James Bryant

I’m a 26 year old Australian living in Vancouver and making the mobile web a better place with the talented team at Mobify

Round Circles in Illustrator

As ridiculous as the title sounds, one of Illustrator’s biggest weaknesses when it comes to exporting rendered assets for user interfaces is that way that it renders the edges of small circles. While my solution in essence is a patch to a problem that I hope Adobe addresses with the next release of Creative Cloud, I do have a very easy, scalable and non-destructive method to make circles in Illustrator round.

The Problem

The difference between what Photoshop and Illustrator outputs is evident when it comes to smaller cirles, at a sizes typically used for icons or small buttons.

12px Example Original

Marc Edwards wrote a very good post titled Illustrator and App Design about a year ago on the Bjango website. This issue is one of Marc’s major sticking points for ruling out Illustrator as a tool export design assets from. He posted a few good examples but I’m going to take a closer look at the opacity of each pixel reveals just how different the output is. In Marc’s own words – “There’s not much to like about the way Illustrator renders circles.”

Original Circle

The way the edges are antialiased to create a sharp edge means that the pixels close to the vertical and horizontal extremes are harshly rounded up to a near full opacity pixel. Photoshop on the other hand is much more elegant and smoother with its antialiasing coming up to and away from the extremes of the circle with much more grace.

A Quick Fix

To get your circles to actually look circular select the path of a circle, then go to Effect > Path > Offset Path and apply a -0.205px ‘Offset Path’ Effect. You’ll want to make sure you’re view is in ‘Pixel Preview’ mode (View > Check Pixel Preview) to get an accurate preview of the result when zooming.

The result with a circle to very closely resembles the output we can expect from Photoshop. As you can see in the figure above, the opacity of the antialiased pixels are not exactly the same but much closer in their opacity values to the point where it becomes a stylistic difference. You’d be very hard pressed to tell the difference, let alone any of your end users.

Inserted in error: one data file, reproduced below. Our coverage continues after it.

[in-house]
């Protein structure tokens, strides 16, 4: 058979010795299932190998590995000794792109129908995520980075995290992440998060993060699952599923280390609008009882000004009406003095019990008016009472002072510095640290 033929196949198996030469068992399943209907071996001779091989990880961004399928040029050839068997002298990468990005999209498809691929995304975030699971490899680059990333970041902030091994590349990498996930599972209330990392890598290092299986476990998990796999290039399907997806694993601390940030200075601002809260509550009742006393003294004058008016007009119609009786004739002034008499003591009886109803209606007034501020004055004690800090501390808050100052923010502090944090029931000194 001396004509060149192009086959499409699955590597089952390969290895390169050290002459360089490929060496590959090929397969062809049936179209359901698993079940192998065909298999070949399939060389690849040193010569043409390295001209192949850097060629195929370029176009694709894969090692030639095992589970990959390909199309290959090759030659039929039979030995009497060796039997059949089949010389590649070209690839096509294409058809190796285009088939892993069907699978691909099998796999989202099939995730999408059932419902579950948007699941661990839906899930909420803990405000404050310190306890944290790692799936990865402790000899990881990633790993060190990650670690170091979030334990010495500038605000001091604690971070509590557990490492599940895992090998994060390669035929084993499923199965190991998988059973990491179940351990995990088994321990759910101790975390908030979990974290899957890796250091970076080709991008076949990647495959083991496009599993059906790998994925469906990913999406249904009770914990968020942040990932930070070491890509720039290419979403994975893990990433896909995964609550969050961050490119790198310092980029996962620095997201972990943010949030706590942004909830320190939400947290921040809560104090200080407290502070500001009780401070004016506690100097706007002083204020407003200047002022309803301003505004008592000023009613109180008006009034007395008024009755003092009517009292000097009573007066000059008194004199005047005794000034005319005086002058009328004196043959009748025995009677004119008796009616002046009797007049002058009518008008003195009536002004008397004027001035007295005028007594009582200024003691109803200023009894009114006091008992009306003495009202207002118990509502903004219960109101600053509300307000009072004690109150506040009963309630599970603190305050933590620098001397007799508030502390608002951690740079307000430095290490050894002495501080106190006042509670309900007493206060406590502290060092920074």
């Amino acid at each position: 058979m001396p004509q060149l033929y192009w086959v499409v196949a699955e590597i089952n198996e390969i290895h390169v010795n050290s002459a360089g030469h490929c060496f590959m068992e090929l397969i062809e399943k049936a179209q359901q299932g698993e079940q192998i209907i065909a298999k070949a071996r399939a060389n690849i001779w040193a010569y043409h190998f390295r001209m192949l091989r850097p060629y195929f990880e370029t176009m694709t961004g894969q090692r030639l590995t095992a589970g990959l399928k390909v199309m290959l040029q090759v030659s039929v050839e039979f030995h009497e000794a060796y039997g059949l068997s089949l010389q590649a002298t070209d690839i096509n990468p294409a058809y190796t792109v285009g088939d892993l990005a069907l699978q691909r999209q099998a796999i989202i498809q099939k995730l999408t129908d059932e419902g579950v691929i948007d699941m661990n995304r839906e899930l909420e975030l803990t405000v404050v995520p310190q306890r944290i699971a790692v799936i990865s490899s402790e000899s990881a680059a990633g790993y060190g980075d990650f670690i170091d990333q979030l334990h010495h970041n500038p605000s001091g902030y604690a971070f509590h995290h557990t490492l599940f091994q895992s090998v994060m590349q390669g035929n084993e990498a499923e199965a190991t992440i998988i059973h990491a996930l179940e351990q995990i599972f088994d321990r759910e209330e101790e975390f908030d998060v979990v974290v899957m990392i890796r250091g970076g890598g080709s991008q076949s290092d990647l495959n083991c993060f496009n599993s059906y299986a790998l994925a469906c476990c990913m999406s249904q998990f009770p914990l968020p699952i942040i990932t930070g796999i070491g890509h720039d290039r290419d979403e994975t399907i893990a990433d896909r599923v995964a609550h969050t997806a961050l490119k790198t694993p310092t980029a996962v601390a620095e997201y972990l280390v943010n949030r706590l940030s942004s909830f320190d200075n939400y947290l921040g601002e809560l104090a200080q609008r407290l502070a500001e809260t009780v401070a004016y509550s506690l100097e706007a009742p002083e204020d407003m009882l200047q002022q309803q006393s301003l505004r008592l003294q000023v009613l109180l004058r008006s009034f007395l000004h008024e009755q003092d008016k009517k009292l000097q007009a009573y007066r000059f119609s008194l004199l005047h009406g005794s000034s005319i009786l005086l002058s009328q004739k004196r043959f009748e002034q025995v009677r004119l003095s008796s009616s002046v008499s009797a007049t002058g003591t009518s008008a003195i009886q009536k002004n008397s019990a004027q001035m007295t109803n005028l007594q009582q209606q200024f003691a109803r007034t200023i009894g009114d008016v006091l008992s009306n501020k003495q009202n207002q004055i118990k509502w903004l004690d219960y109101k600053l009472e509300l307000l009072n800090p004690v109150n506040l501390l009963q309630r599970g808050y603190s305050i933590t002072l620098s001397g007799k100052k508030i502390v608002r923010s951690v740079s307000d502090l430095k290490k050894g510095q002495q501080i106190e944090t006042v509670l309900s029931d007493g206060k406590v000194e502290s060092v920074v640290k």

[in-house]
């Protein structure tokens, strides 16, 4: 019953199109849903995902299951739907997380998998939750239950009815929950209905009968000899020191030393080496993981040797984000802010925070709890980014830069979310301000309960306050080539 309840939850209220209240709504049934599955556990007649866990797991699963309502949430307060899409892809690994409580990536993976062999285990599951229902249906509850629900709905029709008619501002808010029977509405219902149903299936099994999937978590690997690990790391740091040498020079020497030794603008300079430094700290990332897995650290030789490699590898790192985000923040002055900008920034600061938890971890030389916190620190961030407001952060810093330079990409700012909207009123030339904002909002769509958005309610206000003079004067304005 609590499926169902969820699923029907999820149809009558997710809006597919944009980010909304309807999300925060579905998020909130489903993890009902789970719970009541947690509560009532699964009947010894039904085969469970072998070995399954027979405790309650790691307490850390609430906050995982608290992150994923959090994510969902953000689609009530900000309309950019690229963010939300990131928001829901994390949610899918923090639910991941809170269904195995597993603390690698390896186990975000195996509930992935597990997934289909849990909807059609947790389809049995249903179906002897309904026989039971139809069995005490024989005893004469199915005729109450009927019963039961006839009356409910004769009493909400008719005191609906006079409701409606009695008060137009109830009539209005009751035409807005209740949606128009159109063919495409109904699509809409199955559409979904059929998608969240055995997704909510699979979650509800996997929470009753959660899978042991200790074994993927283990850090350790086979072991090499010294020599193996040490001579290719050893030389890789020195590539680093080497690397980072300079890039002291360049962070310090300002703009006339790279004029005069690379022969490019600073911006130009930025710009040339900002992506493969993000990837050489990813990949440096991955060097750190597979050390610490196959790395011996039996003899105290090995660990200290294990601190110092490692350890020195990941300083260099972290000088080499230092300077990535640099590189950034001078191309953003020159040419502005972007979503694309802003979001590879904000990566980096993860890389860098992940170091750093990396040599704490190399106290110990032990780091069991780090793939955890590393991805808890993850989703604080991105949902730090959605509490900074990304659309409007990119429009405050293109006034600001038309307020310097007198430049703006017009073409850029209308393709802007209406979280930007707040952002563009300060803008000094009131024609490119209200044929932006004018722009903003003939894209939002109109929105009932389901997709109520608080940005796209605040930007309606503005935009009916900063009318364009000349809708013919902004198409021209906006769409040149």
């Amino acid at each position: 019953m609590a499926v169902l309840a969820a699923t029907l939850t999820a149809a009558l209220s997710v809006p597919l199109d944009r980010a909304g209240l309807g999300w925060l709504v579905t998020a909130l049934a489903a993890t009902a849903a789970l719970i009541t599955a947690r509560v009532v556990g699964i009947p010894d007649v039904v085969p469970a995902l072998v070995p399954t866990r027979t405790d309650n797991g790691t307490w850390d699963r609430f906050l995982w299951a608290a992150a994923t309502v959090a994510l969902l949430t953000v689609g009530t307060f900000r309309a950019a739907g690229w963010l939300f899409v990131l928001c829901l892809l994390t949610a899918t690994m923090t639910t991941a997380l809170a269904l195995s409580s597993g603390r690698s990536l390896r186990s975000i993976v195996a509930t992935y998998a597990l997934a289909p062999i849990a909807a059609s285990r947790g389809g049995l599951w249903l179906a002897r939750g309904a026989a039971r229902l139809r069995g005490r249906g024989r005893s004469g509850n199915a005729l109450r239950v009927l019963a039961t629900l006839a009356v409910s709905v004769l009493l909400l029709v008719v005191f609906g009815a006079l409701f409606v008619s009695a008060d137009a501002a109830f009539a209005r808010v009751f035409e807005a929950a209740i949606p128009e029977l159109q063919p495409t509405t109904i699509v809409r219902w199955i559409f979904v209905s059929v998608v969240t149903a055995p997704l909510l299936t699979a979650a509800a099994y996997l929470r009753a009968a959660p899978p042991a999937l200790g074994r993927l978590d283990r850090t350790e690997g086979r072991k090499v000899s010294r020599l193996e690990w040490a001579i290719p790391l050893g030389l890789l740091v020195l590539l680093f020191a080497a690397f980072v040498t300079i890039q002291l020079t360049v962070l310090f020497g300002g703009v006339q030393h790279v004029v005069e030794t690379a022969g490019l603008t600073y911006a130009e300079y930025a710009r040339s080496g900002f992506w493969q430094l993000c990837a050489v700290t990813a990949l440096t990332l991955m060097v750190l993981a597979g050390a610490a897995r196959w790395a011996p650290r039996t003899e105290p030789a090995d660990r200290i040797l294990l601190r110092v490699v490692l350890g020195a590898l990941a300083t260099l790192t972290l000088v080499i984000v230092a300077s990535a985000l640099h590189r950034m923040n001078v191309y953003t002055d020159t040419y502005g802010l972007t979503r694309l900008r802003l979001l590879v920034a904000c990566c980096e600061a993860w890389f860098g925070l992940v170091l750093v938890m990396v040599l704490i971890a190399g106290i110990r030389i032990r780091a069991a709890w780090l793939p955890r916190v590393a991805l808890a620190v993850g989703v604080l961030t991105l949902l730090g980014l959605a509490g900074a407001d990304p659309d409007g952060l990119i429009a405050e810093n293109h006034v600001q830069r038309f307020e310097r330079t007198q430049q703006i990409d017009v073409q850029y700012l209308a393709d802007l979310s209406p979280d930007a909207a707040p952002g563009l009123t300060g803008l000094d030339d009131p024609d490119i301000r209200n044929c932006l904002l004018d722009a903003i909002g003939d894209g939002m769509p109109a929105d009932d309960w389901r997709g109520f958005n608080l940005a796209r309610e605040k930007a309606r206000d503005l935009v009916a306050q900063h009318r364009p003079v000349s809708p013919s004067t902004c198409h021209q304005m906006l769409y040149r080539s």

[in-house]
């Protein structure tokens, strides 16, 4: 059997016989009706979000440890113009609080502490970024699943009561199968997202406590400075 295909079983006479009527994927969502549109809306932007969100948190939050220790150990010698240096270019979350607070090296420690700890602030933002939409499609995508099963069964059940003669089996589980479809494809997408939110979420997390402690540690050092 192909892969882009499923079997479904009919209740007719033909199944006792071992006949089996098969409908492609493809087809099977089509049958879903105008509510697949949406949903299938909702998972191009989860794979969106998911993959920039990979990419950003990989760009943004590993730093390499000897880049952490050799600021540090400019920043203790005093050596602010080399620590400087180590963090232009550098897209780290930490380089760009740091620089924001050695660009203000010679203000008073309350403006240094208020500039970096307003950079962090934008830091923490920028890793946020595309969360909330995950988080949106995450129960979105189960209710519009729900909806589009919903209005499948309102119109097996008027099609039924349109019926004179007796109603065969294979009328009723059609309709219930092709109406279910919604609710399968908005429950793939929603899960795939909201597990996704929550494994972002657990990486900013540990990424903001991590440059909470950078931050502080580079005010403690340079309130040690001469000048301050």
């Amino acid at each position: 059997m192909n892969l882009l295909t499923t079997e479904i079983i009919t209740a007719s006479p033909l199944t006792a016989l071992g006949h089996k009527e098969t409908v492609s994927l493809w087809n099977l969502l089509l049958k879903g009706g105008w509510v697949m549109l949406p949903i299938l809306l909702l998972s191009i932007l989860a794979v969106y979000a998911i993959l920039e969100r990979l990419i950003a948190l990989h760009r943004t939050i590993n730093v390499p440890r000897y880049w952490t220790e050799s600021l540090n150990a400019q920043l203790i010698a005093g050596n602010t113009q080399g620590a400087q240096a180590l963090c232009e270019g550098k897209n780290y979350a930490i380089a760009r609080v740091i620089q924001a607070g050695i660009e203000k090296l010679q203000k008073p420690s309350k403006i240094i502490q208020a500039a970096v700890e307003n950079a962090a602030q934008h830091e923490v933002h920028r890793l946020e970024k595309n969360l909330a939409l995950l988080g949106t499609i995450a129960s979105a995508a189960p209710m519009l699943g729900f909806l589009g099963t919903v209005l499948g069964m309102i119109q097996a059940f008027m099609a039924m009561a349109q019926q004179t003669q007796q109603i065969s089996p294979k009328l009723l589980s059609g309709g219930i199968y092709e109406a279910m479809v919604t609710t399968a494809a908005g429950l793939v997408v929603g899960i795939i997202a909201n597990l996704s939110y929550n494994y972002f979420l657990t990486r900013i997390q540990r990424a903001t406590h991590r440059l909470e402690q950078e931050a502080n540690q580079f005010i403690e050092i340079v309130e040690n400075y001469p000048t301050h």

What makes this a viable fix is that the ‘Offset Path’ effect is dynamic and non destructive. It does not modify the bounds of the circle, unless of course you expand the appearance of the shape. This ensures that our measurements remain in whole units and not decimal, which is critical when aligning objects and maintaining a symmetric circle. It’s good habit to keep an eye on coordinates and sizes to ensure values don’t contain any sneaky decimal places unless you intend to.

Even if you are predominantly working in Photoshop but you are relying on Illustrator for vector assets, you’ll benefit from this technique when placing Illustrator smart objects in your work by getting nicely rounded circles every time.


If you work with ‘Scale Stroke & Effects’ disabled, which I would recommend regardless, you can easily scale the size of the circle without worrying about updating the effect.

Essentially you set it and forget it.

A Real Solution

The solution rests in the hands of the Illustrator development team at Adobe. They seriously need to improve their algorithm for rendering paths to output at a level on par with Photoshop if they want designers to consider using Illustrator for outputting visual assets. Otherewise, there‘s no point in having a ‘Save For Web’ option if the results are sub-par.

Since Adobe have decided to drop Fireworks, it places much more responsibility on Illustrator to improve the bitmap output capabilities as it’s no longer a design tool purely for print output. Things such as gradient dithering and reliable path rendering are still important if we’re going to be outputing bitmap assets.

As web and screen technologies advance, designers like myself no longer rely on bitmap design tools to design interfaces in an increasingly vector world. Bitmap assets still dominate UI as they offer better performance when it comes to run-time rendering, especially on mobile devices, but if designers can’t find a competent vector design tool within Adobe’s Creative Cloud there’ll be no shortage of capable alternatives elsewhere.